With the holidays just over, the sight of waste generated from all the toy packaging children leave in their wake on Christmas morning must still be fresh in every parent’s mind. Hard clamshell cases, blister packs, twisty wires, sticky tapes, snapping rubber bands and almost every kind of imaginable shackle – as a parent you wonder at the incredulity of it all. Do toys really need to come with all this junk? Couple this thought with your remembrance of the kids’ rising levels of frustration and anger from getting the toy out and you breathe a sigh of relief while silently thanking the universe that obligatory gift-giving comes only once a year (twice, if you count birthdays).
Whatever happened to the good old toy packaging of the yesteryears? How did the manufacturers’ ways of presenting toys evolve from the 1960s box with printed illustrations to today’s child-and-adult-proof, rage-inducing, razor-wielding clamshell cases?
A Toy Packaging Tale
In the ‘50s and the ‘60s, toys were enclosed in cardboard boxes featuring colored print designs. Photography was hardly ever used for this purpose, so parents and kids would depend on the art and their imagination to “see” how the toy looked like.
Ken’s buddy Allan looks pretty much like the illustration on the box cover. Not bad, right?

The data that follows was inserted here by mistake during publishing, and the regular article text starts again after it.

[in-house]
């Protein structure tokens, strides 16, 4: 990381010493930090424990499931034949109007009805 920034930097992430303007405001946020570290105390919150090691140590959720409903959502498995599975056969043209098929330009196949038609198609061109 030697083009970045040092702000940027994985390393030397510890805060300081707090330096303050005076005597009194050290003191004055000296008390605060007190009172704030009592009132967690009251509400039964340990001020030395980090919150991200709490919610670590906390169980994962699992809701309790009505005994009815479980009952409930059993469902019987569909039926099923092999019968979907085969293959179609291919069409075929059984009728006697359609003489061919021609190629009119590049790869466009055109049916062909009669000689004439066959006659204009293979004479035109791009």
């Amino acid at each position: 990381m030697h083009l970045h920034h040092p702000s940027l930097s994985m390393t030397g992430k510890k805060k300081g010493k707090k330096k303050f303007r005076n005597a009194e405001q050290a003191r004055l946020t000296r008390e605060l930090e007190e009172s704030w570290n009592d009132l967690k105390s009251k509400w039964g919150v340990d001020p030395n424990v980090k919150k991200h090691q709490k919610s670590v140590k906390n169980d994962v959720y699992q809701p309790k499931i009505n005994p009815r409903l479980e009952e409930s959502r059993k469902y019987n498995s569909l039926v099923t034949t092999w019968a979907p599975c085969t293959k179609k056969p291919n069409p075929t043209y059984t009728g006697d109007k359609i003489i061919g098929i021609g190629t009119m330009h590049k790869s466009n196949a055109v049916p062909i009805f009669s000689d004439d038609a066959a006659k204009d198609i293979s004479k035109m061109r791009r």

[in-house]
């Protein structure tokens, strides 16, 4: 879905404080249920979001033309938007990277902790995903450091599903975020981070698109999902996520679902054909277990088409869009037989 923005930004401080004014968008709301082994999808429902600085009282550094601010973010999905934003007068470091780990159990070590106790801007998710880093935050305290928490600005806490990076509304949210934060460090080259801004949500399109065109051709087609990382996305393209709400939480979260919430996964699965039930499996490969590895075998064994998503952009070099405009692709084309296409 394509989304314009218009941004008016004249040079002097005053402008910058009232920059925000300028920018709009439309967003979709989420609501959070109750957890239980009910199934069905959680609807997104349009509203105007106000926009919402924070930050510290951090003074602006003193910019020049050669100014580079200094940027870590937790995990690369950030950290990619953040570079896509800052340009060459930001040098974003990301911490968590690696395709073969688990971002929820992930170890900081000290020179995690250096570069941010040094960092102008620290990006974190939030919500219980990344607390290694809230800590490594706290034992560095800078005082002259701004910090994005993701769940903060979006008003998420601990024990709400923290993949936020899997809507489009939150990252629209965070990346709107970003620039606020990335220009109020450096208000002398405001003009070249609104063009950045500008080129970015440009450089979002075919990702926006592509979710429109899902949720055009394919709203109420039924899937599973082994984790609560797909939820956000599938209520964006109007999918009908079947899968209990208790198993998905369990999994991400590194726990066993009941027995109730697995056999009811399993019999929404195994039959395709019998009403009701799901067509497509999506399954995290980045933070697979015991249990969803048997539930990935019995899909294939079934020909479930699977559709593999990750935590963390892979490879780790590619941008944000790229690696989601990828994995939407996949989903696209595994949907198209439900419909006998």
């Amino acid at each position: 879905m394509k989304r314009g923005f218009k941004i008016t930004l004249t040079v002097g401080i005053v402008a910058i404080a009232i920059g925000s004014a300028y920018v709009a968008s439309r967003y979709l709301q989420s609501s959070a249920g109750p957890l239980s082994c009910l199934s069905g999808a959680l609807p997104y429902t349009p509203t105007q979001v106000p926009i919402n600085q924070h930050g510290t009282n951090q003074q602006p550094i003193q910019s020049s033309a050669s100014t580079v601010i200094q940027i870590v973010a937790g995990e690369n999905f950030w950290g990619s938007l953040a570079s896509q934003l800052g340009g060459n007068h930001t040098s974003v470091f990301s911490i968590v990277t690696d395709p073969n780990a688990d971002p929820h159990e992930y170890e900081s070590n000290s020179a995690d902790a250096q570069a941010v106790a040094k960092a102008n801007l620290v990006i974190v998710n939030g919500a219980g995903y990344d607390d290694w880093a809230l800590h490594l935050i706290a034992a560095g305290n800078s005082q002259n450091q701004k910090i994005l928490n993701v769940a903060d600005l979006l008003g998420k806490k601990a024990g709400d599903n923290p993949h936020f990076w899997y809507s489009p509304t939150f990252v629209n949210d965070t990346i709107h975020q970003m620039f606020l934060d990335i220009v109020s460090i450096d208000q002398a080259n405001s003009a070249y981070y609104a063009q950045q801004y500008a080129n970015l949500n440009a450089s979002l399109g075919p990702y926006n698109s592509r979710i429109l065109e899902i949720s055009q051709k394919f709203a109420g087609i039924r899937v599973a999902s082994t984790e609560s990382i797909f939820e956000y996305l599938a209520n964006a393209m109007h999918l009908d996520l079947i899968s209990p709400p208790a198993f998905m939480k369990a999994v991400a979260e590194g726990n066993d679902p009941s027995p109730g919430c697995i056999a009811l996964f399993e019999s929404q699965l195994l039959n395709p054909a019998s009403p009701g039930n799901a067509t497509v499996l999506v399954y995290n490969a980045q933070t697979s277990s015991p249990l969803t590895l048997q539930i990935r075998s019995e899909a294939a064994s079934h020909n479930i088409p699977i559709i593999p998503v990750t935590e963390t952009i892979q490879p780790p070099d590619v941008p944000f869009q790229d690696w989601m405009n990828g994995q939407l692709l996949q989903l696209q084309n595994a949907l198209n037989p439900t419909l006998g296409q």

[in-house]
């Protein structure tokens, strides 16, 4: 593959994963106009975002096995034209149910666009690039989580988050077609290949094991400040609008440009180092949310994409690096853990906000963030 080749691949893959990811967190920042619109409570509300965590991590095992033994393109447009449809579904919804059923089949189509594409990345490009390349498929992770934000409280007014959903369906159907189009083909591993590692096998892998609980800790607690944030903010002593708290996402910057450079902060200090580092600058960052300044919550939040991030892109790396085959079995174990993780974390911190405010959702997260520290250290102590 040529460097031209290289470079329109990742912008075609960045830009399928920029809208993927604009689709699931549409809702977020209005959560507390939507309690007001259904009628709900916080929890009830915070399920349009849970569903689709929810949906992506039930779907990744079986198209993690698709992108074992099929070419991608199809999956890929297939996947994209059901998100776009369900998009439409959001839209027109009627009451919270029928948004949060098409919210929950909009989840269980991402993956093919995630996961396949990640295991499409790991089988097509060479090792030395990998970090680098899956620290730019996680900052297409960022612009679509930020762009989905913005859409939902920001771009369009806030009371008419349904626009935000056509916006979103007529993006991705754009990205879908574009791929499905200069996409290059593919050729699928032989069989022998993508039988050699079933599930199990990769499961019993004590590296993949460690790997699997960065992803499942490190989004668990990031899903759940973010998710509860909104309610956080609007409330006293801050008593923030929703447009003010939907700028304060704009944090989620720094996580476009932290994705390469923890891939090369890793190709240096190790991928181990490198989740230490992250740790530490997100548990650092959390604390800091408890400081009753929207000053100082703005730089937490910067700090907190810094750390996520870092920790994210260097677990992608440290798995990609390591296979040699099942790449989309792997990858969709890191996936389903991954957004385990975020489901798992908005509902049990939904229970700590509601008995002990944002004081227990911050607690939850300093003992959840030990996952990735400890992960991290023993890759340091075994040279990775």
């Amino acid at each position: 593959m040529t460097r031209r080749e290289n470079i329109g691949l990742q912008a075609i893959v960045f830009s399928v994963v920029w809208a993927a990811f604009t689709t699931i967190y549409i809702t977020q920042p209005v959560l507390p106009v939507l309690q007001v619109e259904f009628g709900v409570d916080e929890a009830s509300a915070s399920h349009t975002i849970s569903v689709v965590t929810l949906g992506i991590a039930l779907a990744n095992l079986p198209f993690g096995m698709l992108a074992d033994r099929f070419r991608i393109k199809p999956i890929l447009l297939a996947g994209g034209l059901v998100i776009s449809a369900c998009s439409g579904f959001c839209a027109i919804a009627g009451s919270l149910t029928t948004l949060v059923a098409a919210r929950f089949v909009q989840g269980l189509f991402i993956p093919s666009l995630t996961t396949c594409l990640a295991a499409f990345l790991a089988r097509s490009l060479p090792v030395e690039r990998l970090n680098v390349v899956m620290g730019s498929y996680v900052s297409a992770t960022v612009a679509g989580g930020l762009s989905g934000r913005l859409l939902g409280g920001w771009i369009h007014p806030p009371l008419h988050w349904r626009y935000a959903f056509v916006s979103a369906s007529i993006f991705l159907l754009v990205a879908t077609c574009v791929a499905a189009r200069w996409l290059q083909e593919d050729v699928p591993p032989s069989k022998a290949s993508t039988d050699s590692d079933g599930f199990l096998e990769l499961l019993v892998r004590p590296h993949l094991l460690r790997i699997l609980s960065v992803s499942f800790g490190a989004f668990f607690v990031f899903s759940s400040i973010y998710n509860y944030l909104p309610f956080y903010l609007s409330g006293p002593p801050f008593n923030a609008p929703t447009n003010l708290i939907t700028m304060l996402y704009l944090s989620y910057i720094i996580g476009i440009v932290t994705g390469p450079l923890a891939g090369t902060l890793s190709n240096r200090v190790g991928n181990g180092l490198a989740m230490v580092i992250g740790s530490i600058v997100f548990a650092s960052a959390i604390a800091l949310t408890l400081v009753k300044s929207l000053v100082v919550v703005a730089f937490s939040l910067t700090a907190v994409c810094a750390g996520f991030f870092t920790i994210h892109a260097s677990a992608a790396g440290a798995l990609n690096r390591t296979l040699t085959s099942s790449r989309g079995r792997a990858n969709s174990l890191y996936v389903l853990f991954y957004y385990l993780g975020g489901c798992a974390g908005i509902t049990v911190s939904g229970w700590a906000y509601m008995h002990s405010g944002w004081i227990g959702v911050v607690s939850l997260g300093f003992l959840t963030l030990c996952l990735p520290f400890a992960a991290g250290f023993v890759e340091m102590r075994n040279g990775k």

In the 1970s came the modern era of toy making as the toy industry made a tie-up with the television industry. Licensed toys came into being, and became a hit with children and adults alike. The 80s fostered an even tighter relationship between toy manufacturing and television, and this was when plastic molds – the ancestor of the blister pack – became popular.
Flash forward to the digital age when children would rather play with gadgets and electronics, and you get toy manufacturers scrambling for ways to get kids’ attention. No, nothing could be better than packaging that screams, “Buy me!” Toy packaging designers continue to up their ante based on manufacturers’ demands to generate excitement for the toys.
But why are these packages excruciatingly difficult to open? Let’s look at these three reasons below:
- Try Me! Because there are hordes of toys to choose from, children (and their parents) want the best. If they are to buy the best toy, then they need to get their hands on it – fiddle with knobs, press buttons, hear sounds the toy makes. Effective packaging allows for manipulation of the toy without taking it out of the box.
- No theft allowed. Store owners want their merchandise secured but this may be difficult especially with small toys that could easily be hidden and spirited away. Toys packaged in bulky and hard to open cases are spared from theft and from kids who just might open the toy right there in the store even if the parents have no intention buying it.
Ship it. Most toys are made from the east and then shipped to the west. The process of shipping and handling from factory to the store shelf can be rough. Sound packaging ensures that toys are in excellent condition once they hit the shelves